As a person with diabetes, you are obligated to frequently test your blood glucose levels. If the levels are too high, you will need to take insulin or other medications to keep the levels from rising even higher. If the levels are too low, you will need to eat or drink something sugary as soon as possible in order for your blood sugar level to rise.

    Type 1 diabetes is a disease that causes a person’s pancreas to stop producing insulin, requiring them to take insulin shots or wear a pump or eat a special diet to stay alive. Knowing vital signs is a key step in staying healthy.

    Glucose Meter

    Pulse Oximeter

    The pulse oximeter is a non-invasive clip attached to the patient’s finger (or occasionally earlobe) to measure light wavelengths that determine blood oxygen level– how much oxygen is circulating in the patient’s red blood cells.

    This is done by shining an infrared light through the skin and measuring the attenuation of that light as it passes through a person’s vascular system. The oximeter then displays two values: one for the arterial oxygen saturation, which is how much oxygen is in your arteries, and one for the venous oxygen saturation, which is how much oxygen is in your veins.

    The Pulse Oximeter is one of the top Remote Patient Monitoring devices and with this device patients can get round-the-clock readings at home. With this device patients can see if they have any symptoms or warning signs of a heart attack, stroke, or breathing problems while they sleep. Additionally, the pulse oximeter records a patient’s pulse rate so a physician can monitor the patient’s stability.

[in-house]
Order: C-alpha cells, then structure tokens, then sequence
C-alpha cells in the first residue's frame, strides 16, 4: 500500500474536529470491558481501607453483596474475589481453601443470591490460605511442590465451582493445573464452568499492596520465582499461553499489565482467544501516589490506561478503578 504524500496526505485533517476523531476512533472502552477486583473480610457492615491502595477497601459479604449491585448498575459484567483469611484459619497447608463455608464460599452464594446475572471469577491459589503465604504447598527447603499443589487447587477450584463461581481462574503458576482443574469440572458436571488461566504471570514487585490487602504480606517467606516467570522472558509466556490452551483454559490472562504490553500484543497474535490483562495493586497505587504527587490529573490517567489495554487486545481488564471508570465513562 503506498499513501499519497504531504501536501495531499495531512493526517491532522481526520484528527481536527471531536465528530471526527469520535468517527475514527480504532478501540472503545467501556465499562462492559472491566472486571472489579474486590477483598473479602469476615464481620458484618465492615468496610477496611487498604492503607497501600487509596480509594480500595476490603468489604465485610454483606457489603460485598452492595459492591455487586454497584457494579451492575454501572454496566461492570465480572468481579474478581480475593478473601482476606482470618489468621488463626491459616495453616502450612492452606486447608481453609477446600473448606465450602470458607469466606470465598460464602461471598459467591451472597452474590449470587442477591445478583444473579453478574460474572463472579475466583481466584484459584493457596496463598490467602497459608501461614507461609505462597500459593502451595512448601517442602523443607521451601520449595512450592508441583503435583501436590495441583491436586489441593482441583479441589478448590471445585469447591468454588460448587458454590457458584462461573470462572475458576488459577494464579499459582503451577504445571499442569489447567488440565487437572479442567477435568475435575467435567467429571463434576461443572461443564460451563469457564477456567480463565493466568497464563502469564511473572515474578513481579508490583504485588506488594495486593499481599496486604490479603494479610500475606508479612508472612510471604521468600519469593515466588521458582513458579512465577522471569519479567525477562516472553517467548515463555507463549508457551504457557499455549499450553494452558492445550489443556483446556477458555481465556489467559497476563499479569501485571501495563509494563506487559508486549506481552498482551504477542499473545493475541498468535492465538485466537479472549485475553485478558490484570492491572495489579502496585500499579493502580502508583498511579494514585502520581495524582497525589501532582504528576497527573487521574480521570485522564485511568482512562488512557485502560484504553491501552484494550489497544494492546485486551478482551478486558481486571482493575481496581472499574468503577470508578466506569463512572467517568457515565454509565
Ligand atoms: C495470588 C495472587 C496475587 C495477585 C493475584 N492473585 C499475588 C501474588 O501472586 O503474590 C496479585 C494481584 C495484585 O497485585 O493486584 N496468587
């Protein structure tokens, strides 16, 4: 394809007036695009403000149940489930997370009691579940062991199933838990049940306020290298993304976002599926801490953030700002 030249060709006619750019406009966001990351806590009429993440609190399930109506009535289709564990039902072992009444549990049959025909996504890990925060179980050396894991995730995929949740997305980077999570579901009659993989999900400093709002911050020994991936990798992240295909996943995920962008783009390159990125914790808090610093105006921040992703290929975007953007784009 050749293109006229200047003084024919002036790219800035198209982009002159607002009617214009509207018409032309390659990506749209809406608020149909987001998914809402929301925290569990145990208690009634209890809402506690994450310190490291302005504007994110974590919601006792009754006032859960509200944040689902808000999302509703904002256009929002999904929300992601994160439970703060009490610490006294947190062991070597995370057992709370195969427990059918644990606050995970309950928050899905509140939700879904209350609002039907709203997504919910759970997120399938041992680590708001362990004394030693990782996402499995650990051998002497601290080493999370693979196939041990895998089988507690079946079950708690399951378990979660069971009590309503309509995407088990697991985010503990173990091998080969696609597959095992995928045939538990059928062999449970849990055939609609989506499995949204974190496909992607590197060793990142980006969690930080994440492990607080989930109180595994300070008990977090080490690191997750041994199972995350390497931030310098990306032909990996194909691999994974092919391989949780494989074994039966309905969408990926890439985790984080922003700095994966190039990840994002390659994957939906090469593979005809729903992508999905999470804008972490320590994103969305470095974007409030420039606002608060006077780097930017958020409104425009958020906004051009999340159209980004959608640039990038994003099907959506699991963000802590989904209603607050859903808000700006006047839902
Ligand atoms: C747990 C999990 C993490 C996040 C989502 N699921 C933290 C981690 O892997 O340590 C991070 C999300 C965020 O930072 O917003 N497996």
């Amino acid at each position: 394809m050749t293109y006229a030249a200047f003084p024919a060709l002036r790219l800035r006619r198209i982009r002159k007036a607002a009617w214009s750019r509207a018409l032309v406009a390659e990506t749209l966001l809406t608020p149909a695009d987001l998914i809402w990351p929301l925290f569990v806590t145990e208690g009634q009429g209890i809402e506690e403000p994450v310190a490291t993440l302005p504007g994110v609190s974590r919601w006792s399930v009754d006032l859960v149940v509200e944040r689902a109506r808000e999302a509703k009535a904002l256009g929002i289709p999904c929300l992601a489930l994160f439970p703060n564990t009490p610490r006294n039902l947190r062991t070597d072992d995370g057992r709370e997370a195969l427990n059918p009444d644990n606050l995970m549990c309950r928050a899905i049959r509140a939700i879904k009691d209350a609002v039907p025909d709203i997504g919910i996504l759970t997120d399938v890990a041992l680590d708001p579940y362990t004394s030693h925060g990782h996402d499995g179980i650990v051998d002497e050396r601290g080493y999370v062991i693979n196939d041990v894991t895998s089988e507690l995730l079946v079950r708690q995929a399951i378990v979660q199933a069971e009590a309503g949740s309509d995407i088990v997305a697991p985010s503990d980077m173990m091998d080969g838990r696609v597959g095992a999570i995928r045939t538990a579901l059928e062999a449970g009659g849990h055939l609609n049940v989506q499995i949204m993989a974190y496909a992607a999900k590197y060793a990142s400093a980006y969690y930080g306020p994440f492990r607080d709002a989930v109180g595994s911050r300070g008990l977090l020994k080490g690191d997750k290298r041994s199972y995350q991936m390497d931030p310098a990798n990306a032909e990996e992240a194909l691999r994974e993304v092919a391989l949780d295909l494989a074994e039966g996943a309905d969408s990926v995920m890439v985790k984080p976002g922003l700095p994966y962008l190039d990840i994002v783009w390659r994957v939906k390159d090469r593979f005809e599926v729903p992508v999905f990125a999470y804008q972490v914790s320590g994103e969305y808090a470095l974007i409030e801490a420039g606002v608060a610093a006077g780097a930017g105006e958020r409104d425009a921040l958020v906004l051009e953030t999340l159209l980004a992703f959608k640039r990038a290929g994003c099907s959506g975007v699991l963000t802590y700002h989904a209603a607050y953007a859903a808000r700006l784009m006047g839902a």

Pulse Oximeter


    Often not remembered as one of the rpm devices, wearables are small, lightweight devices that people wear on their wrists like a watch or on their clothes like a belt.

    These devices connect to smartphones or have their own cellular signal and send information to the system about how active the wearer is throughout the day, how many calories they’ve burned, and more. Some wearable devices can also track an individual’s sleep patterns, which can be useful for patients with chronic conditions.

    For healthcare applications where they are worn by or near patients to detect when they are experiencing an abnormality or change in heart rate, breathing rate, or other vital signs. Wearable devices have the potential to help cardiac patients monitor their own condition and provide feedback to health care providers.